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Hd7870 or gtx660 ti?

Last response: in Graphics & Displays
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August 19, 2012 2:23:50 PM

im torned which card to buy..

More about : hd7870 gtx660

a c 1363 U Graphics card
August 19, 2012 2:33:34 PM

Most likely either will make you happy but I would not pay the same money for HD7870 vs GTX660Ti.
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a b U Graphics card
August 19, 2012 2:46:51 PM

They're both good cards. I bought a HD7870 a few months ago an have been really happy with it.

A friend of mine in a different thread asked me to compare my OC'd 7870 with benchmarks for a 660ti. This is what I posted for him:

Other cards stats are from: http://www.overclockersclub.com/reviews/nvidia_gtx_660t...

This chart you will find on the link above:


My results for stock clock were very similar to the HD7870 on their chart. I have a Sapphire HD7870, they tested with the FLEX model. They score 36, I scored 35.7.

Now when I move my clocks to 1300/1525 this is my result:


It's a little higher than their result. But theres no telling if they reached the limit on their card or were just doing moderate overclocks. Overclockings are very subjective to the hardware and not all cards of the same model will overclock the same. I think it's a toss up and really depends on what games you prefer and what is on sale at the time of purchase.
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August 19, 2012 3:49:40 PM

thanks i was thinking of getting the Sapphire 7870 OCed version.. I play bf3, crysis2, alan wake, mostly fps games and third person games..
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a b U Graphics card
August 19, 2012 3:53:56 PM

660ti is much better in BF3. HD7870 is a little better in Crysis2. Just try to spend less than $300 and I think you'll be satisfied with your purchase.
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a c 87 U Graphics card
August 19, 2012 3:55:29 PM

I'd get a 7870. It overclocks better and has better tessellation performance as well as better AA performance when you overclock the memory. It also has substantially better performance in DirectC/OpenCL features of games. The GTX 670 is the only currently retailing Nvidia card that I'd consider if you want to go Nvidia. The 660 TI'sd 192 bit memory bus is too much of a hindrance in many situations. It has high average FPS, but it has low minimums and high maximums, not very consistent.
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a b U Graphics card
August 19, 2012 4:15:32 PM

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a c 87 U Graphics card
August 19, 2012 4:27:43 PM

Keep in mind that that is without tessellation and DirectC/OpenCL performance considered much at all. AA is put to use, but its affect is muddied with the many non-AA tests performed. THe difference in any given situation is much higher when you load up the graphics settings and don't have a CPU powerful enough to feed the maximum frame rates of the Kepler cards to mask the low minimum frame rates.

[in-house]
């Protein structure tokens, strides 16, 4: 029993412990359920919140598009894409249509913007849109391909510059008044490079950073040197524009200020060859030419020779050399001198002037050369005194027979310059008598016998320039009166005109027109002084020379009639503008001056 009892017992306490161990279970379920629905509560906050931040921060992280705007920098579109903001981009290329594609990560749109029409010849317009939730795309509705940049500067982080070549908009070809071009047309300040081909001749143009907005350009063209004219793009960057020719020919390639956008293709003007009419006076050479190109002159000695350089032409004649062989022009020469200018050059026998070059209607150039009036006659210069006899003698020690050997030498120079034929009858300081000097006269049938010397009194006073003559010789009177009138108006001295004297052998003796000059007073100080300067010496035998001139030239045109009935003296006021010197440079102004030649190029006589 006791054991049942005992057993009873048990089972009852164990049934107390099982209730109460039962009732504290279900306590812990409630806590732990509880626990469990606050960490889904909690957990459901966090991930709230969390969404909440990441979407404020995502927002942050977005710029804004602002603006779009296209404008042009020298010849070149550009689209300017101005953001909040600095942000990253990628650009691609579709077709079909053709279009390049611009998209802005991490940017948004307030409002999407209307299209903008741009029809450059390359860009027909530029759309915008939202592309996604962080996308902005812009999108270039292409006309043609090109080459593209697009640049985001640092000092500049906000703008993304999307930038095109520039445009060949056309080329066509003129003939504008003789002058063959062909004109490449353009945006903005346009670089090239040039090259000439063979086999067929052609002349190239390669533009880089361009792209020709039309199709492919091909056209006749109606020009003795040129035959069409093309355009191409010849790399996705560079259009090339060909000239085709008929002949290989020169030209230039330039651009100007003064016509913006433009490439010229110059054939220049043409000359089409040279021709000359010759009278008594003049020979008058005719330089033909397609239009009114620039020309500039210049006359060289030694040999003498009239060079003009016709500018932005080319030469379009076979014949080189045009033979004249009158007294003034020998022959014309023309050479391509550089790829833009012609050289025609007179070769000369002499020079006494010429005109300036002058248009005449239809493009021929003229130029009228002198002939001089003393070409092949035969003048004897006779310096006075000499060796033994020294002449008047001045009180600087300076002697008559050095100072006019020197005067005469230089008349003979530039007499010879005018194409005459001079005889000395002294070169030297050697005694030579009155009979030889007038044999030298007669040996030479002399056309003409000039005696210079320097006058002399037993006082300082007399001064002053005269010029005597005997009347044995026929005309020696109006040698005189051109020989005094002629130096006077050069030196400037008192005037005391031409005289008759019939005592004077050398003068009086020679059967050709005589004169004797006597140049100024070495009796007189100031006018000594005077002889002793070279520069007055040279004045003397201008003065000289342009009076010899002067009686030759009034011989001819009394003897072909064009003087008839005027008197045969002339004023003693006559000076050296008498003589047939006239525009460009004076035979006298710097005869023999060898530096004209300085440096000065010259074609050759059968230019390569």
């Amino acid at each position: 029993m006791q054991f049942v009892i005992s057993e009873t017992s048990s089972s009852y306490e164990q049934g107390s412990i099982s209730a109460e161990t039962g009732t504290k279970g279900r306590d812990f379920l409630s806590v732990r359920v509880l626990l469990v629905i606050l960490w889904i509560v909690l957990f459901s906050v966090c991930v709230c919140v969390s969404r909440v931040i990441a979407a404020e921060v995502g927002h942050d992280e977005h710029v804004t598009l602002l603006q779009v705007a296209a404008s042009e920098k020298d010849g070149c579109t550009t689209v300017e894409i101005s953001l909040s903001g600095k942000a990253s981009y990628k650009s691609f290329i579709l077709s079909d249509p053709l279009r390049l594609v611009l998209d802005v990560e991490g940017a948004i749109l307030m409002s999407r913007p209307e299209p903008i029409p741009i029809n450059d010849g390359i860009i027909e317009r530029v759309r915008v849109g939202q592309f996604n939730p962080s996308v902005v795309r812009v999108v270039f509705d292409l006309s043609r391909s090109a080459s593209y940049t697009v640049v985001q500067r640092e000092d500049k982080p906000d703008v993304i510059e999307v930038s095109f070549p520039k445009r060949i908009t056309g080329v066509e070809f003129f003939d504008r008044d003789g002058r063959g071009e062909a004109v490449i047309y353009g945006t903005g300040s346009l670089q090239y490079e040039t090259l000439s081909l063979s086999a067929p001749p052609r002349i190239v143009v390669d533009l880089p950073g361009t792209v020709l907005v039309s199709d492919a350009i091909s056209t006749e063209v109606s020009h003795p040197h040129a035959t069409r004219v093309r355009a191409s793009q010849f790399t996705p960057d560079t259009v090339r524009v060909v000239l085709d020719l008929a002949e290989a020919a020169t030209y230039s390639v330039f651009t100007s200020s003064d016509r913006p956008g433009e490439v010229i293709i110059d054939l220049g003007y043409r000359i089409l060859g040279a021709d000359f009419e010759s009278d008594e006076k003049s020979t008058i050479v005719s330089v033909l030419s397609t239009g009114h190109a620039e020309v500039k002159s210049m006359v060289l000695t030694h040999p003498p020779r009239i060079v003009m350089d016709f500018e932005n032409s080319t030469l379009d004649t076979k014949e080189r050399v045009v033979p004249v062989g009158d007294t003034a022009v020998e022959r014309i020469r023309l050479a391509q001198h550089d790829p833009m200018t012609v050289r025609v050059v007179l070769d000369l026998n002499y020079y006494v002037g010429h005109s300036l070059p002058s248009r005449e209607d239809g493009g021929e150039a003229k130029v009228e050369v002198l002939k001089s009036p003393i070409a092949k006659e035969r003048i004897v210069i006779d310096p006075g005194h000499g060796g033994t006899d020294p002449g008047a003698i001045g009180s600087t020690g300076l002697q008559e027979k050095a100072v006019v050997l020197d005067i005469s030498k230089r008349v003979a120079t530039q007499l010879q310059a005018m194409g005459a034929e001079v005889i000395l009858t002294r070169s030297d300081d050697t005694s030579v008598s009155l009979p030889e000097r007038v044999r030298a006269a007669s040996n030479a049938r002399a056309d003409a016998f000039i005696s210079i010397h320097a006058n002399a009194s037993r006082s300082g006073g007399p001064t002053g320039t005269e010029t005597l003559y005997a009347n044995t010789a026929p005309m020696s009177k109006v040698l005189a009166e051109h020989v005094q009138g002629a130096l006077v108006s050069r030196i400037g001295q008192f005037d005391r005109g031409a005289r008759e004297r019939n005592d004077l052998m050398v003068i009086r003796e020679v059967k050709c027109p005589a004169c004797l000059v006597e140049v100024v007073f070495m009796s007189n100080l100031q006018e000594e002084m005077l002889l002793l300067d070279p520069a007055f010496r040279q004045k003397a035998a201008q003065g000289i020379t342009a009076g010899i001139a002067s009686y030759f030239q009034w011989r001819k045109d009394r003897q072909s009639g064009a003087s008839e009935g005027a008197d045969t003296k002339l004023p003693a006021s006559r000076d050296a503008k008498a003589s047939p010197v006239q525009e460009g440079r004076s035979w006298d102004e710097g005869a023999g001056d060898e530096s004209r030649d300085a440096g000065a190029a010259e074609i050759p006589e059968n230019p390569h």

If anyone wants proof of the 660 TI's memory bandwidth bottle-neck, then consider this: The only difference between the 660 TI and the 670 is the memory interface and a minor GPU frequency reduction (not enough to affect performance noticeably with Kepler GPUs).
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a c 87 U Graphics card
August 19, 2012 4:36:08 PM

That is because of the other sites using lower (or no, in many cases) AA and a faster CPU. Does OP have an i7-3930K or i7-3960X at 4.5GHz to let the maximum frame rates really mask the low minimums frame rates? I don't think so.
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a c 1363 U Graphics card
August 19, 2012 5:03:10 PM

blazorthon said:
That is because of the other sites using lower (or no, in many cases) AA and a faster CPU. Does OP have an i7-3930K or i7-3960X at 4.5GHz to let the maximum frame rates really mask the low minimums frame rates? I don't think so.

It does not make majority of the sites wrong, Tom's review is the one that sticks out compared to the masses http://www.xbitlabs.com/articles/graphics/display/gefor...
Both Xbit and Techpowerup use AA and Tom is not using a slow CPU "Intel Core i7-3960X (Sandy Bridge-E), 3.3 GHz, Six Cores, LGA 2011, 15 MB Shared L3 Cache, Hyper-Threading enabled, Overclocked to 4.2 GHz"
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August 19, 2012 5:06:26 PM

I have a 7870. How much should I overclock it? Like specific numbers. The default is 1000 MHz core and 1200MHz memory. What could I increase those to safely?
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a c 87 U Graphics card
August 19, 2012 5:17:43 PM

rolli59 said:
It does not make majority of the sites wrong, Tom's review is the one that sticks out compared to the masses http://www.xbitlabs.com/articles/graphics/display/gefor...
Both Xbit and Techpowerup use AA and Tom is not using a slow CPU "Intel Core i7-3960X (Sandy Bridge-E), 3.3 GHz, Six Cores, LGA 2011, 15 MB Shared L3 Cache, Hyper-Threading enabled, Overclocked to 4.2 GHz"


Tom's CPU is not slow, but it is considerably slower.

Using AA is not the same as using only a little of it and in only a few tests and without tessellation and even worse, only in lower resolution tests (for the most part) where it is less important. OP's performance would be quite different from the other sites and even from Tom's because of OP's significantly slower CPU.
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a c 87 U Graphics card